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The three-year, round-the-world hunt for Wake In Fright

Wake In Fright producer Helen Bowden reveals how tracking down a near 60-year-old document to an archive in Paris was pivotal to making the Network Ten drama.

Kriv Stenders, Helen Bowden and Kristian MoliereKriv Stenders, Helen Bowden and Kristian Moliere on set / Photo credit John Platt

For three years, the fate of the television adaptation of Kenneth Cook’s novel Wake In Fright depended on finding one single piece of paper written in 1963.

For producer Helen Bowden of Lingo Pictures, it all began when producer Kristian Moliere approached her about the idea. She knew their first major hurdle would be securing the rights and so the first stop was speaking to the owners of Kenneth Cook’s Estate – his family – to get permission.

“They said absolutely – they would love it,” Bowden says.

But there was a catch. They would need to find the original option agreement for the 1971 feature film (whose print by this time had been found in a box in Pittsburgh and was restored in 2009).

“If it was a global deal where all the rights in the novel had been given to that company, then we wouldn’t be in a position to make a mini-series,” Bowden said.

And so the Wake In Fright mini-series hung in the balance for three years as they tried to chase down the rights.

“It was a long journey and mainly carried out for me by Pippa Masson who's an agent at Curtis Brown in Sydney,” Bowden said.

“Every few months I would check in with Pippa as she kept digging in various places such as the National Film and Sound Archive trying to track it down.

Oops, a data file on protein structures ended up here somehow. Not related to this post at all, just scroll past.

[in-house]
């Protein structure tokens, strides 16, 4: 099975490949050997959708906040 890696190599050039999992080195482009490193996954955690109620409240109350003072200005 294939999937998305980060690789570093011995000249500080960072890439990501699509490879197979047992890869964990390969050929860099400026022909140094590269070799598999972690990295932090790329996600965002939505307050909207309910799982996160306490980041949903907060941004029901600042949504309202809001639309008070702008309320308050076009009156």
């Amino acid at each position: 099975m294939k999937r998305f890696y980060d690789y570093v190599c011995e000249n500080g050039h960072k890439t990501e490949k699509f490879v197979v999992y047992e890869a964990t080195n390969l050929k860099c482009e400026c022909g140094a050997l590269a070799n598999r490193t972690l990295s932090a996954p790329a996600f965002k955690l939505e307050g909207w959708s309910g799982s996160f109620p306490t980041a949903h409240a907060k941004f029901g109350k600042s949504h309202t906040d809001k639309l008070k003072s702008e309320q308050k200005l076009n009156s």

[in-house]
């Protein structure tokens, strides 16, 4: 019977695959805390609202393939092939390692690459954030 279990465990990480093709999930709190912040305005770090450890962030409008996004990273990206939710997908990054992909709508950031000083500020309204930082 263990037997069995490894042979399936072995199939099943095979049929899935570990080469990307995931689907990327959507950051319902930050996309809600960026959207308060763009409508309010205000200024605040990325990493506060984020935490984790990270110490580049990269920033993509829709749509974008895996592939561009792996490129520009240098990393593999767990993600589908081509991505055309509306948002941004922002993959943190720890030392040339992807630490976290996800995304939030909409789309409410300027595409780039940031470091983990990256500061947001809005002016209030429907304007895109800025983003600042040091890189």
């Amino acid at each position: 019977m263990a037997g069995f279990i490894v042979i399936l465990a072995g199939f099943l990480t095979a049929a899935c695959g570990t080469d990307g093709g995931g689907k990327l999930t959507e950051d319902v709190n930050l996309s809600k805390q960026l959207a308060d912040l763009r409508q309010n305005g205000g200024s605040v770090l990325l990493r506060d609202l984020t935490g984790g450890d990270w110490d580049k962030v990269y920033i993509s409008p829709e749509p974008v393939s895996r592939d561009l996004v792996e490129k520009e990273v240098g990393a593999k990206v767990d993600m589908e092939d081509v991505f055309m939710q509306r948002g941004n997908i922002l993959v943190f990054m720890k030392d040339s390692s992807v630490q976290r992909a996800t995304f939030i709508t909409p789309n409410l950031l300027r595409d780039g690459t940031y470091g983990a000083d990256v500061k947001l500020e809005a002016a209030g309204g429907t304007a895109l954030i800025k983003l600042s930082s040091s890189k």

“Finally she came across correspondence that indicated where this option agreement might be… the book was first published in 1961, but it was optioned for a film in 1963 by Dirk Bogarde and she found a copy of the agreement in the Dirk Bogarde Estate in Paris.

“She persuaded the lawyer in Paris to go into the archives and dig out this piece of paper – the original type written option agreement for the film. And she rang me up and said ‘Helen you are going to be incredibly excited. Not only is it an option that's just for a feature film, but there's a paragraph that excludes the television rights’.

“So that meant we were in business.”

After being in limbo for so long they were suddenly off and running, at breakneck speed.

The two-part mini-series, which stars Sean Keenan and David Wenham and was directed by Kriv Stenders, is set in the Outback of modern-day Australia and fleshes out Cook’s novel, particularly the female characters.

“The process of developing and making Wake In Fright has been incredibly fast,” she says.

“We first sat down with writer Stephen Irwin in late January 2016 and were shooting something like 14 months later.”

She puts that down to a number of factors.

First, was great source material with the book. Second, was Irwin as the screenwriter, who “is very fast and very good with feedback.” Third, was working with Network Ten and Head of Drama Rick Maier.

“He makes very quick decisions. Literally you send him the script in the morning and by the afternoon he’s read it and got his notes. So it means you can really just keep moving.”